|Publication number||US3818914 A|
|Publication date||Jun 25, 1974|
|Filing date||Apr 3, 1973|
|Priority date||Apr 17, 1972|
|Publication number||US 3818914 A, US 3818914A, US-A-3818914, US3818914 A, US3818914A|
|Original Assignee||Spectroderm Inc|
|Export Citation||BiBTeX, EndNote, RefMan|
|Patent Citations (3), Referenced by (84), Classifications (6)|
|External Links: USPTO, USPTO Assignment, Espacenet|
United States Patent [191 Bender 1111 1 3,813,914 June 25, 1974  Inventor:
[ APPARATUS AND METHOD FOR TREATMENT OF SKIN DISORDERS Charles E. Bender, New Paltz, NY.
 Assignee: Spectroderm Inc., New Paltz, NY.
 Filed: Apr. 3, 19 73  App]. No.: 347,499
Related US. Application Data  Continuation-impart of Ser No. 244,645, April 17.
 US. CL, ..l 128/396  Int. Cl A6ln 5/06'  Field of Search 128/395, 396, 362, 371
 References Cited UNITED STATES PATENTS 791,233 5/1905 Wolpers 128/395 X 838,950 12/1906 Coger et al. 128/396 1,430,354 9/1922 Burdick 128/395 Primary ExaminerLawrence W. Trapp  ABSTRACT v Skin disorders are controlled by irradiation with a mixture of a major portion of ultraviolet light of wave length in the 2537A area with almost to about as much infrared light, and a very small amount of visible light, derived from a filament-controlled i4-watt spheroidal-form mercury vapor lamp for a predetermined period of time.
front of the central lamp in the casing so that the lamp can be used individually or collectively, to cover any desired area from that covered by a single lamp to that covered by the entire bank of lamps, with radiant energy of equal intensity over the area to be covered.
11 Claims, 5 Drawing Figures APPARATUS AND METHOD FOR TREATMENT OF SKIN DISORDERS I BACKGROUND OF THE INVENTION 1. Field'of the Invention This invention is concerned with the treatment of skin disorders with ultraviolet radiation, and withdevices for use in said treatment.
2. Statement of the Prior Art For countless generations, it has been recognized that ultraviolet light is useful in the treatment of certain skin disorders, butthat its use was accompanied by the possibility of burning from overexposure. Special utility of the mercury resonance wave band peaking at 2537A was disclosed by Kovacs Experiences with a New Type of Mercury Glow Lamp Arch. Physical Therapy 192661 (November 1938). He useda lamp developed by Rentschler for Westinghouse X-Ray Co., known as a thin-window mercury arc lamp, which produced about 55 percent of ultraviolet light, predominantly in the mercury resonance wave length of 2537A, about percent ofvisible light, and 35 percent of infrared light which acts synergisticallylwith the ultraviolet light. A considerable amount of promotional effort was expended on this lamp, but the lamp never gained acceptance. It was complicated and expensive, and had the additional drawback that the radiation came from a small thin window which passed radiation surrounded by a substantial expanse of lamp from which no ultraviolet radiation came, so that only a very small area of skin, little more than an inch in diameter, could be treated at one time.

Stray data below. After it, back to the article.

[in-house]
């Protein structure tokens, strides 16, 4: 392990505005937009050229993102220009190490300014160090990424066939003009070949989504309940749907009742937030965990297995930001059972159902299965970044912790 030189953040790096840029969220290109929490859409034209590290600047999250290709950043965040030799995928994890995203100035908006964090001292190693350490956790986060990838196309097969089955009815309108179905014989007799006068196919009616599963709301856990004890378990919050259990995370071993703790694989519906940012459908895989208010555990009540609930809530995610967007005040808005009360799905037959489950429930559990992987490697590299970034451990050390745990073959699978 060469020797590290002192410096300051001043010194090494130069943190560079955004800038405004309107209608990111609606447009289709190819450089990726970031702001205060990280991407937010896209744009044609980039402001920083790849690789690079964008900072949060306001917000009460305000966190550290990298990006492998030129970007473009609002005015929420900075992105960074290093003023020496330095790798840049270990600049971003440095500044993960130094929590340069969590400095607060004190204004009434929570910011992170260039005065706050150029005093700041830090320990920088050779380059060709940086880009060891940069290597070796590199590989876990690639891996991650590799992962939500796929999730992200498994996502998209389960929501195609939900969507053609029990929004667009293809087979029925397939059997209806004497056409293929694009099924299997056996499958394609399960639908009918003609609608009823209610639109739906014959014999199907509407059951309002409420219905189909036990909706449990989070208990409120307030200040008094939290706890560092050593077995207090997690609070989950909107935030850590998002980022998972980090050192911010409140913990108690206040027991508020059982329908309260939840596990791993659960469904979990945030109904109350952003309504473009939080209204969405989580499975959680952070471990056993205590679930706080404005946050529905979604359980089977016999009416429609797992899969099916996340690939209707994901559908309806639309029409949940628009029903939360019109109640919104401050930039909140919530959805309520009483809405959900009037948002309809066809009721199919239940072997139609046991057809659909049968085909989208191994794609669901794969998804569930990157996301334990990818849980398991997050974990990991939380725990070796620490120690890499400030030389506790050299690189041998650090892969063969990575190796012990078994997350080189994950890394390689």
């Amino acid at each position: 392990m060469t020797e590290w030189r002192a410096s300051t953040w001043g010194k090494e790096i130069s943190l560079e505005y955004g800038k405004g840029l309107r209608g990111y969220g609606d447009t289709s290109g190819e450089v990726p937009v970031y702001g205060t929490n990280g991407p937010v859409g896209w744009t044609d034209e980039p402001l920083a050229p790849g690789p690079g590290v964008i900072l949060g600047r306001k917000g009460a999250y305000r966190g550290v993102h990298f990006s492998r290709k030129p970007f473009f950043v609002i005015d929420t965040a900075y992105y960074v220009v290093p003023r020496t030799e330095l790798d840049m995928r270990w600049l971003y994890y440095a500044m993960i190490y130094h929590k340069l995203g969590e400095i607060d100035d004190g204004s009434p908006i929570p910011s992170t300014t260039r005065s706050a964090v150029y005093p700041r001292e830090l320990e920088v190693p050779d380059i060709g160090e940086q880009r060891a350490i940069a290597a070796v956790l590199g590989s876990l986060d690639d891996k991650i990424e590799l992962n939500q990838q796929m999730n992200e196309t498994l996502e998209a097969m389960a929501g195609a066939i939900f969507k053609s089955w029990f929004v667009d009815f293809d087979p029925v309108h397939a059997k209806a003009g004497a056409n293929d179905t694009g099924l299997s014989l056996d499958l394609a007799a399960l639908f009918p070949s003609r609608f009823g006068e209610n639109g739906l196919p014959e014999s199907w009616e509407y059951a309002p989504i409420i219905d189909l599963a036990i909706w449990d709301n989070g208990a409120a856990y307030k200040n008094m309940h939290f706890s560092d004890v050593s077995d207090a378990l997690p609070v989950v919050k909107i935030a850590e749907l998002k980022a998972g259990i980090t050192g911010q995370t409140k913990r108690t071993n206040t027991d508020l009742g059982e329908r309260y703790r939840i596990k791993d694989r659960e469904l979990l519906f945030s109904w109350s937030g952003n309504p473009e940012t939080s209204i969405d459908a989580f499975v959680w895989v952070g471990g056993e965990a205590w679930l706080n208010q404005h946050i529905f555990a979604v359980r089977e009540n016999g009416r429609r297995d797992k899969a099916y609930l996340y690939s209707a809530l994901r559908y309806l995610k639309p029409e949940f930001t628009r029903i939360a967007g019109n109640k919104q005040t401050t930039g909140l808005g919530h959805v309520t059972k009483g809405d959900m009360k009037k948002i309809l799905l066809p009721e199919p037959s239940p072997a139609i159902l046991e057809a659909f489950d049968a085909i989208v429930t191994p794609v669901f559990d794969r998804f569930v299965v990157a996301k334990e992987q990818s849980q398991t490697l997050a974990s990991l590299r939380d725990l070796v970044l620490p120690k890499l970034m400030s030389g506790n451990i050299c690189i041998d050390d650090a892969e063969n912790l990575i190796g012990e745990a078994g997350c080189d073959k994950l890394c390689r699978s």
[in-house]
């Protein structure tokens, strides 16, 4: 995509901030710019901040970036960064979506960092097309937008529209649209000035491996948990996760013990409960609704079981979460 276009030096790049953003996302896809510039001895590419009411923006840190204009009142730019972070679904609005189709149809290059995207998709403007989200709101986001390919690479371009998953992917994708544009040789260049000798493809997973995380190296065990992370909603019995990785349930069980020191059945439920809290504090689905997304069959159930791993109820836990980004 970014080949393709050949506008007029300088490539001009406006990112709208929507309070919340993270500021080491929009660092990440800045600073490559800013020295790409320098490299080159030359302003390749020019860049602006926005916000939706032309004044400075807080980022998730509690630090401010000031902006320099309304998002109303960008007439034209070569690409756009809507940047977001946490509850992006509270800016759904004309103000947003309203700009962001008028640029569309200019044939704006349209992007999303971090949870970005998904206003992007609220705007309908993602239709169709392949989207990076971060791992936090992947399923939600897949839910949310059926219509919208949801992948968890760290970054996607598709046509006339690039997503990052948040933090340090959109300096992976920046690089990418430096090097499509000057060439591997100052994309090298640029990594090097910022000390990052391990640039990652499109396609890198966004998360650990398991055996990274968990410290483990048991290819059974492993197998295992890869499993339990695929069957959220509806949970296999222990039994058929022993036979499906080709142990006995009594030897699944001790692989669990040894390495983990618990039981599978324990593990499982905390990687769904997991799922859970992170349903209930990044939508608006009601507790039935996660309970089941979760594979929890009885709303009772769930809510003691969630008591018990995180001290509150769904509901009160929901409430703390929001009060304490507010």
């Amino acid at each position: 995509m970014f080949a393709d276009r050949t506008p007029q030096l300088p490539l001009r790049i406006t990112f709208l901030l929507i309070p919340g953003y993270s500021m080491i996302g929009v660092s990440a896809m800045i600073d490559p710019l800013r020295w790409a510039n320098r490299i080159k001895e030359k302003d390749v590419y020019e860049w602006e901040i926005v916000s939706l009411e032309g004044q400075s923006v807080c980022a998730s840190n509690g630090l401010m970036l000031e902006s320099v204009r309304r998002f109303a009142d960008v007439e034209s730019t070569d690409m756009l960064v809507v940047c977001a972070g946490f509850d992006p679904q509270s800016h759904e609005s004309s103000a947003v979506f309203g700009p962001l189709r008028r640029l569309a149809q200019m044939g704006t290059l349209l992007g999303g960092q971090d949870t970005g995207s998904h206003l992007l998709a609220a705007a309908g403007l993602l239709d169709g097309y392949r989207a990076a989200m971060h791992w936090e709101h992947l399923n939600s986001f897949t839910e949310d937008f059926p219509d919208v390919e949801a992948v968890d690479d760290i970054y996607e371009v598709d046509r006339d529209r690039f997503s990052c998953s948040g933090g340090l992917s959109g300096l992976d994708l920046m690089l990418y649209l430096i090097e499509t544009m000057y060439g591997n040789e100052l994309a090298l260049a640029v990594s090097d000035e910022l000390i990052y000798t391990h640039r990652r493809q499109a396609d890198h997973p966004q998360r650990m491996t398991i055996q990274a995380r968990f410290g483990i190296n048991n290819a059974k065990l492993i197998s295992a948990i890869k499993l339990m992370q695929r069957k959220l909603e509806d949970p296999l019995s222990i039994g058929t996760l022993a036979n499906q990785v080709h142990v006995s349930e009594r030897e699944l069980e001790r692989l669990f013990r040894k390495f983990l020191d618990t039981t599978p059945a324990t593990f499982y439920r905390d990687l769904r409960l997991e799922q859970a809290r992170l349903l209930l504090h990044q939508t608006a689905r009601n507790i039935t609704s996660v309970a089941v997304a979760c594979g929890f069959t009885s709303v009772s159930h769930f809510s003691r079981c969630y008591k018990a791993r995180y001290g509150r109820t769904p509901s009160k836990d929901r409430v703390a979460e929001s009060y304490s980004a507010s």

Since then, mercury vapor lamps have come into extensive use as germicidal lamps; the mercury resonance radiation of 2,537A is very near the peak of germicidal effectiveness of about 2,600A. Such lamps are sold by these lamps.
STATEMENT OF THE INVENTION I have discovered that the radiation from 4-watt spheroidal-form filament-controlled mercury vapor lamps, which are widely sold as germicidal lamps, produces, in addition to ultraviolet light at the mercury resonance frequency of 2537A, sufficient infrared light to temper and synergize the effect of the ultraviolet, so that radiation from the lamps can be used to treat skin disorders as effectively and as safely as that produced from the old-thin window lamps used by Kovacs. Moreover, since the radiation from these lamps unlike that from the thinwindow lamps covers an area somewhat greater than the lamp size, the lamps can be mounted near one another, producing a group of lamps which can be operated together, to cover any desired area to be treated at one time.
According to this invention, these lamps are mounted in front of a reflector, and in back of a shutter, in the form of a central lamp surrounded by one or more rings of lamps, with the shutter so designed that radiation from the lamps can be directed from a single lamp, or one or more desired combinations thereof, to cover the area of skin desired to be treated.
THE DRAWINGS FIG. 1 is a side elevational view of thelamp apparatus of the presentinvention shown in assembled fashion.
FIG. 2 is an enlarged exploded view with portions broken away, showing in detail the lamp apparatus embodied in the present invention.
. FIG. 3 is a front view of the lamp shown in FIG. 2, with the parts assembled tog'etherand with portions broken away to illustrate the details of the invention.
FIG. 4 illustrates the lamp apparatus of the present invention when the inner ring cover member has been removed to utilize the entire bank of lamps embodied in the apparatus.